Americas: Centrist candidates to face off in Costa Rica’s tight 3 April presidential runoff

Sectors: all
Key Risks: political instability; policy uncertainty; governability

In Costa Rica, former centrist president Jose Maria Figueres of the National Liberation Party (PLN) and former finance minister Rodrigo Chaves will face off in a tight presidential runoff on 3 April. Recent polls suggest that centrist Chaves maintained a slight lead over Figueres, who won the first round on 6 February by an over 10 percentage point lead over Chaves. However, the high number of undecided voters makes the runoff’s result difficult to predict. Both candidates have pledged to fight corruption, a key voter concern alongside rising unemployment. Chaves has attempted to appear as an anti-establishment candidate with his recently created Social Democratic Progress Party (PPSD). Nevertheless, Figueres’s scandal-ridden PLN secured most seats in the fragmented unicameral Legislative Assembly in February. No major policy shifts are expected regardless of who takes office on 8 May.

Asia Pacific: Nepalese Foreign Minister Narayan Khadka ink six agreements with Beijing

Sectors: all
Key Risks: business & economic risks

In Nepal, Foreign Minister Narayan Khadka signed six agreements during the state visit by his Chinese counterpart Wang Yi. The agreements include a number of feasibility studies on infrastructure projects, such as power grid interconnection and a cross-border railway. Others focus on economic and technical cooperation under which Beijing agreed to increase its annual assistance and financing for mutually agreed projects. The state visit by Wang Yi came amid increasing backlash following the Parliament’s ratification of a US-backed US$500m grant that sowed further division in the ruling coalition. Meanwhile, Wang Yi’s visit is seen as part of China’s effort to consolidate its support in the developing world due to Beijing’s position vis-a-vis Russia’s invasion of Ukraine. Both Beijing and Washington will continue to vie for influence in the country through mostly economic means.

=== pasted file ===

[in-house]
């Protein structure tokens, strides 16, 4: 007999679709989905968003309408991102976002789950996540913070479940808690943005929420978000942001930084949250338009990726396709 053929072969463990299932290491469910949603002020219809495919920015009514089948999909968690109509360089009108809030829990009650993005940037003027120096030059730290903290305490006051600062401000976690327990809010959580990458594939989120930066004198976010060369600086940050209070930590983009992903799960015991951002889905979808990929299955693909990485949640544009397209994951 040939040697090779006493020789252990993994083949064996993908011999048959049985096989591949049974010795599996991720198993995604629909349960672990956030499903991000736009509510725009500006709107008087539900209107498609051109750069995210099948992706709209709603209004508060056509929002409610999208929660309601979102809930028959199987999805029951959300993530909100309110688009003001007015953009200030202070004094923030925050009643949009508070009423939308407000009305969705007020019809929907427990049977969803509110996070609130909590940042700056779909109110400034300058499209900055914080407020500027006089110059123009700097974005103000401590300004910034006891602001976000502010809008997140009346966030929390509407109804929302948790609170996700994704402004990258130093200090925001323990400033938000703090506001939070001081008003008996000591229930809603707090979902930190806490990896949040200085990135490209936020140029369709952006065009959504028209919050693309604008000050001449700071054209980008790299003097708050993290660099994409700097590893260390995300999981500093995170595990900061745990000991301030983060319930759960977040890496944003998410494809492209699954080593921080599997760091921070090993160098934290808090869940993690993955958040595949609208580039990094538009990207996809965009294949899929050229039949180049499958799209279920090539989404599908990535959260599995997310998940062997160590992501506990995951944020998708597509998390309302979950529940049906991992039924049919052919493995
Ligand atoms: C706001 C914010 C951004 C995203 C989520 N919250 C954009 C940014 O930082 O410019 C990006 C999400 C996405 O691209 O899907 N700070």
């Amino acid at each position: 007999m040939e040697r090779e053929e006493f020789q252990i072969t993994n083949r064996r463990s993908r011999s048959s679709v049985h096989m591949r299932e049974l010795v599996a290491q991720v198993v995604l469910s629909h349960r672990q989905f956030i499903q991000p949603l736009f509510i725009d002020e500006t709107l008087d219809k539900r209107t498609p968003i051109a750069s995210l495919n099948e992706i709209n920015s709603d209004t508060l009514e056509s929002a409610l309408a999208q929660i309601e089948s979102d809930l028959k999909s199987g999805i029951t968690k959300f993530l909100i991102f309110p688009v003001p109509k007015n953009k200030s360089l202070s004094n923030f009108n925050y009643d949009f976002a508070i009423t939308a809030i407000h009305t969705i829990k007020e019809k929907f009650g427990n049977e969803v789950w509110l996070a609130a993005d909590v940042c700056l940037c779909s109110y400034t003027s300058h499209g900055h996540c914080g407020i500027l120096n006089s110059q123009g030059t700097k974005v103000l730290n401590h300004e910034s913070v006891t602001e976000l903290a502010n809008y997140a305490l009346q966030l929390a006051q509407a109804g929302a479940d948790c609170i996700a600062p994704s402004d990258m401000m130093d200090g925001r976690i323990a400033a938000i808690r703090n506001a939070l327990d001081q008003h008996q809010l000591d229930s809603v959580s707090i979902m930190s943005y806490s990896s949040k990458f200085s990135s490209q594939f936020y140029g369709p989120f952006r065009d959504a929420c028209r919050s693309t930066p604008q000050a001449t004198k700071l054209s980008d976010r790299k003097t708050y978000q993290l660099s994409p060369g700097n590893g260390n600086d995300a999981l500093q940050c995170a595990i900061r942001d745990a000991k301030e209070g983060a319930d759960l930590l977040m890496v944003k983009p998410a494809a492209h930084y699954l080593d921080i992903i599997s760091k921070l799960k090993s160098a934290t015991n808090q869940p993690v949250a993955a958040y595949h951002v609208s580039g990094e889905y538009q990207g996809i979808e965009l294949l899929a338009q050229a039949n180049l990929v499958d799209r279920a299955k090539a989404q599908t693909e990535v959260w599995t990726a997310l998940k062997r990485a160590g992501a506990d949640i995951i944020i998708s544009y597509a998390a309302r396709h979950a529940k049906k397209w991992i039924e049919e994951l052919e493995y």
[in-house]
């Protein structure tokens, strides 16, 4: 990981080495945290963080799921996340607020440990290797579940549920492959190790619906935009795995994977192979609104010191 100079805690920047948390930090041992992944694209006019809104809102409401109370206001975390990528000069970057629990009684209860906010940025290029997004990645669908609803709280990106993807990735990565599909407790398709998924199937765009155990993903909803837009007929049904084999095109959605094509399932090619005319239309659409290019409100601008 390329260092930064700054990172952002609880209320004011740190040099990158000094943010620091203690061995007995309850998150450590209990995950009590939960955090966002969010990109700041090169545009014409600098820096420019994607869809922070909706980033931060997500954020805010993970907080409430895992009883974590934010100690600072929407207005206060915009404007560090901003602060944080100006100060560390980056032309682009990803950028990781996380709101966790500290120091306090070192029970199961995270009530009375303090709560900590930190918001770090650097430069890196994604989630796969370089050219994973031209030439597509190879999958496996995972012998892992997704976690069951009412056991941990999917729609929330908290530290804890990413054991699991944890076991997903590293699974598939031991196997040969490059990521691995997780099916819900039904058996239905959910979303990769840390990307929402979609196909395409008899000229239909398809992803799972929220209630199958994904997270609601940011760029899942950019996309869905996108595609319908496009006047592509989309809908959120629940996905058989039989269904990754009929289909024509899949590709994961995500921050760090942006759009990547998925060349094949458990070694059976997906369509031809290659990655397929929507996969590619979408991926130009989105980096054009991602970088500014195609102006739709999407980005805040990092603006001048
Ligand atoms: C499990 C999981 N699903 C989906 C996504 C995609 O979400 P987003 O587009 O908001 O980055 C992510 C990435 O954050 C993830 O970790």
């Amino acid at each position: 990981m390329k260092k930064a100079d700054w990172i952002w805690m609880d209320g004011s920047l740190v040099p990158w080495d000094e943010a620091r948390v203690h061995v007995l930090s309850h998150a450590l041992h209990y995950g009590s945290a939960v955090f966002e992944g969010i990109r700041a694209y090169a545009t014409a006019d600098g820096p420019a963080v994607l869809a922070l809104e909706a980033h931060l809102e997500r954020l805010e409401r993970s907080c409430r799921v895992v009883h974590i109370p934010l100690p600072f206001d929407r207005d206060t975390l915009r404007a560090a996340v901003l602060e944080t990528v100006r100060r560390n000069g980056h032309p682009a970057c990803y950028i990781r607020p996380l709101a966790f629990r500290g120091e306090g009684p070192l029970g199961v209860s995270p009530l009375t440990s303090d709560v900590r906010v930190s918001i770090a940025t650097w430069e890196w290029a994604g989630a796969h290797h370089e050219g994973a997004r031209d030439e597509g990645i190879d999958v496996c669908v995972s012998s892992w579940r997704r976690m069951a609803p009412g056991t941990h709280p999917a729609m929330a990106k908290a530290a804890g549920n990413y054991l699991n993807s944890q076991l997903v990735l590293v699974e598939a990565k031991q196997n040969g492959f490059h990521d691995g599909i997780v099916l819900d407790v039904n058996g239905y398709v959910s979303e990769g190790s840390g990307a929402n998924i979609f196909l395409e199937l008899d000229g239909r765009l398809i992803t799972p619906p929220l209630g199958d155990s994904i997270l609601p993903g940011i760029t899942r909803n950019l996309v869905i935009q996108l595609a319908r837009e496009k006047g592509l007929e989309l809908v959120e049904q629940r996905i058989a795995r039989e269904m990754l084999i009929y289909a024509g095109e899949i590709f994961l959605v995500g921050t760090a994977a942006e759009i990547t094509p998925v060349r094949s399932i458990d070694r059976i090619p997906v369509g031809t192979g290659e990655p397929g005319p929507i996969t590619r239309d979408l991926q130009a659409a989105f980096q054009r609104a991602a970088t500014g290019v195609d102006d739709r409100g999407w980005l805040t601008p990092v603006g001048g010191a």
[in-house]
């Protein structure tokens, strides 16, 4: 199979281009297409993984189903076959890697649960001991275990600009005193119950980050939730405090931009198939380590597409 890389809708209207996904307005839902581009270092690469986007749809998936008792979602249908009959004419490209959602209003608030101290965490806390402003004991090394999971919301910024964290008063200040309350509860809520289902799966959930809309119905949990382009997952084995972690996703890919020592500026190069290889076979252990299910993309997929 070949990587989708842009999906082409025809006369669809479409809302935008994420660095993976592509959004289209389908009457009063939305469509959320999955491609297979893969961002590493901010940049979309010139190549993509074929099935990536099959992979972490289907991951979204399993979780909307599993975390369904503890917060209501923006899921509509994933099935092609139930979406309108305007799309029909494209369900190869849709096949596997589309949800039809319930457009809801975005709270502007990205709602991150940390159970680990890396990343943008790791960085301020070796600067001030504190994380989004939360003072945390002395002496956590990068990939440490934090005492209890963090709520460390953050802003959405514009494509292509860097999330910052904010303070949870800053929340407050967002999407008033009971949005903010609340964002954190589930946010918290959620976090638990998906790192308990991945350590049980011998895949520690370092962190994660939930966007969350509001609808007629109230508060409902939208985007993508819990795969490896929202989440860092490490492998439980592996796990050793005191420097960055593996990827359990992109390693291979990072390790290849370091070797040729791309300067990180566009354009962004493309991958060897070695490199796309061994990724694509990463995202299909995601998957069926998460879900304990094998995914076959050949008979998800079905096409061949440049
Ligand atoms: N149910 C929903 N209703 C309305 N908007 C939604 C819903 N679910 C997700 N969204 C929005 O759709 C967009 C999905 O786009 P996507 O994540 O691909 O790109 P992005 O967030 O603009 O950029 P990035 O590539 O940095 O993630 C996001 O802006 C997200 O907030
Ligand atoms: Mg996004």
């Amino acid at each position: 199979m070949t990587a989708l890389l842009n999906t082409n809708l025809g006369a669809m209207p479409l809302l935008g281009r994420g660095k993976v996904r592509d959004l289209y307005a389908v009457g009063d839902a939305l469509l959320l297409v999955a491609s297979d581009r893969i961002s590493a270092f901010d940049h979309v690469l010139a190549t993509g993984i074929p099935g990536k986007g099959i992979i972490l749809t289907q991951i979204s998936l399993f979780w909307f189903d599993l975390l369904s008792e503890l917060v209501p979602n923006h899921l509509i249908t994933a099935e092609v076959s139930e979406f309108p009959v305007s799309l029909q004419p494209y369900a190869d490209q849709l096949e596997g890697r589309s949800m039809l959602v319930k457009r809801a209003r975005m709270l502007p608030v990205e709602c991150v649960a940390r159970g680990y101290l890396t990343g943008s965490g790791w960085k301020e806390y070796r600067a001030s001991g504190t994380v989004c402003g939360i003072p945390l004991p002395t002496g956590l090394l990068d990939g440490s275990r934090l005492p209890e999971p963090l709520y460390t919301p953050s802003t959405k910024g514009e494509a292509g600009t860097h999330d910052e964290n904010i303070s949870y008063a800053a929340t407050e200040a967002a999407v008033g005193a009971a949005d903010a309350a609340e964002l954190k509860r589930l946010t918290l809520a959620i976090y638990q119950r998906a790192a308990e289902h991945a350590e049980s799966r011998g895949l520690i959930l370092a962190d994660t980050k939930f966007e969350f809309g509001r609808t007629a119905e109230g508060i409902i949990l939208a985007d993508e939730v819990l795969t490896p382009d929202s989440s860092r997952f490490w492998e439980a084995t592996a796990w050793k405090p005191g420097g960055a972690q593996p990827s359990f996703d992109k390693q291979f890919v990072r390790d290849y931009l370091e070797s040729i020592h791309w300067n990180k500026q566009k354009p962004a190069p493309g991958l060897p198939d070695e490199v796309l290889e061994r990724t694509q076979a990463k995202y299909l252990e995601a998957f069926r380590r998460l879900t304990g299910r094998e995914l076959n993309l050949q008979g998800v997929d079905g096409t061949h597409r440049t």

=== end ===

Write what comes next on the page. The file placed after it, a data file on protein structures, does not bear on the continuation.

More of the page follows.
Eurasia: Russia accuses Azerbaijan of ceasefire violation in Nagorno Karabakh

Sectors: all
Key risks: war on land 

On 25 March officials from the disputed region of Nagorno Karabakh (NK) stated that three of its servicemen were killed and 15 were injured in a Bayraktar TB-2 drone strike launched by Azeri forces. On 26 March Russia’s Foreign Ministry accused Baku of violating the 2020 ceasefire agreement, claiming that Azeri forces had entered the village of Farrukh – located in a zone policed by Russian peacekeepers. Russia’s Defence Ministry also confirmed that Baku had carried out the drone attack on 25 March. Baku denied both claims, describing Moscow’s statement as ‘one-sided’. It was the first time since the end of the hostilities over NK in November 2020 that Moscow has accused one of the parties of ceasefire violation. The development came amid an increasing number of skirmishes between Azeri and ethnic Armenian NK troops. Further similar incidents are likely and the conflict could escalate.